First Fremont Neighborhood Council meeting of 2017 was this Monday night, January 23. Nico Martinucci,* Associate Transportation Planner for SDOT presented detailed information about the City’s plan to reconfigure the bus stop at N 34th and Fremont Avenue to try to solve the problem of crowding where so many board the bus, walk, drive and ride bicycles to and from the bridge. FNC President Stephanie Pure said, “In short, the City is having the tricky task of integrating pedestrians, bikes, transit, freight, cars, strollers, you name it in this space. We provided feedback mostly based on safety as a #1 priority.”
Here are links to the materials from the presentation:
Questions raised included the impact on drivers trying to turn right from Fremont onto the one-way section of N 34th in front of Starbucks, encouraging drivers going to N 34th to avoid this intersection at all, whether Metro needed to stop all four bus routes on that one single block, and how reconfiguration might accommodate a bike lane, or not.
The board also discussed a letter being circulated by East Fremont/ West Wallingford residents that questions many aspects of the proposed up-zones in the Wallingford Urban Hub. A few excerpts from that letter:
“The most drastic changes proposed by City planners for the Wallingford Urban Village will hit EF/WW, by completely converting our neighborhood to multifamily housing. This would force our Single Family (SF) zoned streets to up-zone to Lowrise 1, 2 and even 3 (LR1, LR2 and LR3). LR1, LR2 and LR3 are also being re-defined to take more height and bulk. The result will be buildings with heights of up to 50-60 feet that overshadow the smaller homes that make these streets livable now. These changes would turn EF/WW into a high-density area, despite its designation as a “low density residential urban village.” Yet EF/WW lies furthest from the center of the urban village near QFC & Wallingford Center on N. 45th. We maintain we offer appropriate density already, with a robust mix of multi-family and single family zoning, and ample capacity under current zoning to meet growth targets. …
” 1. “[We]…. agree that HALA and MHA-driven up-zones have a laudable purpose: to add badly needed low-income housing in Seattle. However, no data has shown that the up-zones will produce any significant stream of revenue or actual housing, while existing data shows that displacement will be MORE than the amount of new housing.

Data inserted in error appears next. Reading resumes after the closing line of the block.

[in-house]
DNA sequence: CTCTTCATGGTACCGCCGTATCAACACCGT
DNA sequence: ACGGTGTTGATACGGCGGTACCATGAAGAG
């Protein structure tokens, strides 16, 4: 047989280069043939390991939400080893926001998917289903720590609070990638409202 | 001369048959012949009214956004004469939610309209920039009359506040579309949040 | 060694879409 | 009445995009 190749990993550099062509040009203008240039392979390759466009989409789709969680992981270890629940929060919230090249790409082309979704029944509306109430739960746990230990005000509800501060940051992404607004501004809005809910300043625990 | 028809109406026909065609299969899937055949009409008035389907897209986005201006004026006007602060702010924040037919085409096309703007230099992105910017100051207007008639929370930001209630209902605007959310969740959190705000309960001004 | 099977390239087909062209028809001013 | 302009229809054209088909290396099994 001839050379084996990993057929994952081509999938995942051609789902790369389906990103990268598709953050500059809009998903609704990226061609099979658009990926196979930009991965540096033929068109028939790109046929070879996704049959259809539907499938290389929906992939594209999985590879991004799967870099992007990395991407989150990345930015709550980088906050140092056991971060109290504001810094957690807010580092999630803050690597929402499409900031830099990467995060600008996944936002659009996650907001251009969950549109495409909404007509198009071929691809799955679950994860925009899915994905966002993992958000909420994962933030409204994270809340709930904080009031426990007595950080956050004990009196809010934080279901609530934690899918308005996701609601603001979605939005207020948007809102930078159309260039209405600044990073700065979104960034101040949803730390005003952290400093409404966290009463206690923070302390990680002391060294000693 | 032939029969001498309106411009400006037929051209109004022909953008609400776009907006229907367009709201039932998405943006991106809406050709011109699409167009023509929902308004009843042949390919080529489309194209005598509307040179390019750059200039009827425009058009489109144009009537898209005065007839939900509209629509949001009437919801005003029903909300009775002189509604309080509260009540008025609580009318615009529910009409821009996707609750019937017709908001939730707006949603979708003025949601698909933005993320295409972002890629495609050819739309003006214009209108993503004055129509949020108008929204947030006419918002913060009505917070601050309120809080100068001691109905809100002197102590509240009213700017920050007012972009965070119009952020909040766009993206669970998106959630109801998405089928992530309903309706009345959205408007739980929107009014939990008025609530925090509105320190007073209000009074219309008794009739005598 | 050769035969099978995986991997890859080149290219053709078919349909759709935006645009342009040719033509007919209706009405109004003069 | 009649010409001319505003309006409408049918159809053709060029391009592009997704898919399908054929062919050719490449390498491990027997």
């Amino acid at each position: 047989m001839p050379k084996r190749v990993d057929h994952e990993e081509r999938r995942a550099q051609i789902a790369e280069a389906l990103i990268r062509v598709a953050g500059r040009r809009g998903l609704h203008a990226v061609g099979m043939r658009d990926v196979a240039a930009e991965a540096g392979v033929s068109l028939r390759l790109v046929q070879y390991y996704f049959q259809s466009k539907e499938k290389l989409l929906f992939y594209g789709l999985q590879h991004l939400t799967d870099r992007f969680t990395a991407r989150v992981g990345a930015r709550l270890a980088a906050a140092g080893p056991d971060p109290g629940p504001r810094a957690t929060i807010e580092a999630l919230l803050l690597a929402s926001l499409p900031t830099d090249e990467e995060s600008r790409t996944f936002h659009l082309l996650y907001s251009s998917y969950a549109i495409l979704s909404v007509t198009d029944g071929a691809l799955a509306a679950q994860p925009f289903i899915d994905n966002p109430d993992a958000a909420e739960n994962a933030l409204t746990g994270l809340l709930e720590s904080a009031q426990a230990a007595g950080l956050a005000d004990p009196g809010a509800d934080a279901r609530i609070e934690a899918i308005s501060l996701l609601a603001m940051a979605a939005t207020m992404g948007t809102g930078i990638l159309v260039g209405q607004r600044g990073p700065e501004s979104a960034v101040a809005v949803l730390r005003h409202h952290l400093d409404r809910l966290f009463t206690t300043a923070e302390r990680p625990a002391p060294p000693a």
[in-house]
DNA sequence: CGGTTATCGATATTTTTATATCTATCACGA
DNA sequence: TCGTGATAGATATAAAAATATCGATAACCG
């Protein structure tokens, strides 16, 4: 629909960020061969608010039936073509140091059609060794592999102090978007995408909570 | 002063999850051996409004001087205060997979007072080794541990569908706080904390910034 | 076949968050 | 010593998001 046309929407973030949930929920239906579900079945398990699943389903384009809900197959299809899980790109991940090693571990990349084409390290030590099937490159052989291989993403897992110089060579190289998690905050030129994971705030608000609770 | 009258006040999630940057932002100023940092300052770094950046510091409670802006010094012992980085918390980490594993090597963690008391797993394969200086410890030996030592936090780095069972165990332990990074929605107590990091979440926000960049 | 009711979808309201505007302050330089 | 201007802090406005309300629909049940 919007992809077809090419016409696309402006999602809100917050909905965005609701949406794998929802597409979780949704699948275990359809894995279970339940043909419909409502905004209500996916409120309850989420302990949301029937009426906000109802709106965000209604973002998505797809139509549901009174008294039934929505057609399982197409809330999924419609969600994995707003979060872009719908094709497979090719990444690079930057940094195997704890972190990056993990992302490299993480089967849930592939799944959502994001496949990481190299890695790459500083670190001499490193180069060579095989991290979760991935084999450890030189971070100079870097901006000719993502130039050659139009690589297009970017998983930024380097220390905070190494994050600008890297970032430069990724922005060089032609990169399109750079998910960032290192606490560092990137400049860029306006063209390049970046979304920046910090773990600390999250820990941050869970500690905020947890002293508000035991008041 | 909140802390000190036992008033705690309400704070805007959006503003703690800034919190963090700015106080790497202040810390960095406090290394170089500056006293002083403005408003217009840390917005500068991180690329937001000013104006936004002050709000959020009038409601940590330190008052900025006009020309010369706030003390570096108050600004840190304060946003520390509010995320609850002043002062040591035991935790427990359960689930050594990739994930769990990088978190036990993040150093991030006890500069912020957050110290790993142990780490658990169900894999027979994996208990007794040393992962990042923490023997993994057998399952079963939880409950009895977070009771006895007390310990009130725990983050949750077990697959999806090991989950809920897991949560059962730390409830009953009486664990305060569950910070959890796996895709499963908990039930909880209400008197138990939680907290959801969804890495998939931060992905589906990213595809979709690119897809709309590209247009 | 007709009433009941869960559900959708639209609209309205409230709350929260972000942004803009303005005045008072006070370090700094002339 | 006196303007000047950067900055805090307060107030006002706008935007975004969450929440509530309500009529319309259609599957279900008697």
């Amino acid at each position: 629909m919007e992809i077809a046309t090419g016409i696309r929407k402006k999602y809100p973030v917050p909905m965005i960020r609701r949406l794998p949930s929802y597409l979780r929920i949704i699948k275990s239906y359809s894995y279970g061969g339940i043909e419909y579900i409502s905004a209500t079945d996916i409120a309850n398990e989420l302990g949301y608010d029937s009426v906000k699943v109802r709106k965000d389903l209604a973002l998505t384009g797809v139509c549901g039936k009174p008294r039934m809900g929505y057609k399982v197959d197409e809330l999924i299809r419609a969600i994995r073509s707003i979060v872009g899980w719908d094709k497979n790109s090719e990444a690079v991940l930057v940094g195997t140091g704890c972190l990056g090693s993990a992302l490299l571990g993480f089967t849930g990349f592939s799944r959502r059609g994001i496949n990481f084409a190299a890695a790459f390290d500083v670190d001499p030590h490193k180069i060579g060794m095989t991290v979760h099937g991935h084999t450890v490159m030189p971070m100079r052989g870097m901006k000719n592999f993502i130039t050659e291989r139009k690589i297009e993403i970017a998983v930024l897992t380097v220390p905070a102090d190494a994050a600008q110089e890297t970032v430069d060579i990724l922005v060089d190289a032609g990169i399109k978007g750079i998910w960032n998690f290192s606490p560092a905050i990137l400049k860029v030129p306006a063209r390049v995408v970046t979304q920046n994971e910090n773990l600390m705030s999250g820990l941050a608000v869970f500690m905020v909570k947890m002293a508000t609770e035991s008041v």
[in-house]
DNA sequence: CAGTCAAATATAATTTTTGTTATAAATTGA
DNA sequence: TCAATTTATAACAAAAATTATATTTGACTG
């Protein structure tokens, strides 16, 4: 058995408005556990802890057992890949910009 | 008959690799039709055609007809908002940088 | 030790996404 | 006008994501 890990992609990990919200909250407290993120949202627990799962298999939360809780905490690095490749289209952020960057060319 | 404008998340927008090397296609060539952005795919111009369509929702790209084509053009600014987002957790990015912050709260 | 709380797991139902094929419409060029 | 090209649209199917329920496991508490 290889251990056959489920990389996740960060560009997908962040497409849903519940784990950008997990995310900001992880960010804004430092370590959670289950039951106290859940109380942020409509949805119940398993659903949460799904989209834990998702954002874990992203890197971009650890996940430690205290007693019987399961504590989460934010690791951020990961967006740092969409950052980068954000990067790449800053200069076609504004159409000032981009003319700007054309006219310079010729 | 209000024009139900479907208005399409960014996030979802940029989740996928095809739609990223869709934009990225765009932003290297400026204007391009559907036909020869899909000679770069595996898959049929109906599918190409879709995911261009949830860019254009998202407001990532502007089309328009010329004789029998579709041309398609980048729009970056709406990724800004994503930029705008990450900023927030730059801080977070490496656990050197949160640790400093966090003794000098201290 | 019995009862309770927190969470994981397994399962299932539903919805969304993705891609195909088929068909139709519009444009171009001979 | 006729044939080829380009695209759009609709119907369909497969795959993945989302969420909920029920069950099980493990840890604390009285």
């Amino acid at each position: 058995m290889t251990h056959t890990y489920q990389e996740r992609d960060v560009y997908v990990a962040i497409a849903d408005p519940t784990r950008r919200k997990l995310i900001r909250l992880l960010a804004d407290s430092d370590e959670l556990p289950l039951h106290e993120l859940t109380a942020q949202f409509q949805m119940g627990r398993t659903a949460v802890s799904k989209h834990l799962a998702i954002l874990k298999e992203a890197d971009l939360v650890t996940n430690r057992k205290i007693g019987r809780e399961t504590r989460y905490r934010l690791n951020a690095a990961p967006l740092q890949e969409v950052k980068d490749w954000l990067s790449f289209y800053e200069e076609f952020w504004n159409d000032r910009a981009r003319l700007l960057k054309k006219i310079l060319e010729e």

” 2. Our EF/WW neighborhood meetings, discussions and survey revealed broad agreement on our real desire for affordability and diversity here, and deep concern that we would see improvement on neither of these metrics. …[We] believe that we would lose dramatically on livability. Going forward, we must preserve affordability and encourage diversity right here. The proposed rezoning is accelerating the loss of affordable housing already, driving down diversity and affordability for homeowners and renters with low or fixed incomes.
“3. [We] suggest several measures to bring affordability and accommodate growth:
- The City must catalogue and protect currently affordable rentals. …
- Limit up-zones in Single Family zones. …These family homes provide a greenbelt buffer from our main transit and commercial corridors, offering tranquility, relief from concrete, greenery, yards for families, sunlight, and homes for birds and wildlife. ….
- Cancel “Hidden Up-zones,” Keep Lowrise 1 and Lowrise 2 zones at currently defined limits and heights. ..”
The letter also suggests accommodating more growth on Aurora instead of in the smaller streets between Winslow N and Stone Way N. FNC will take up the matter in depth at its February meeting.
FNC meets the fourth Monday of every month except December at 7:00 pm at the Doric Lodge, 619 N 36th St, Seattle, Washington. Join us as we work on pedestrian and bike safety, public parks and amenities, land use and much more.
*Nico Martinucci, Associate Transportation Planner, Seattle Department of Transportation Domenico.Martinucci@seattle.gov (206) 684-8674 | SMT 3893B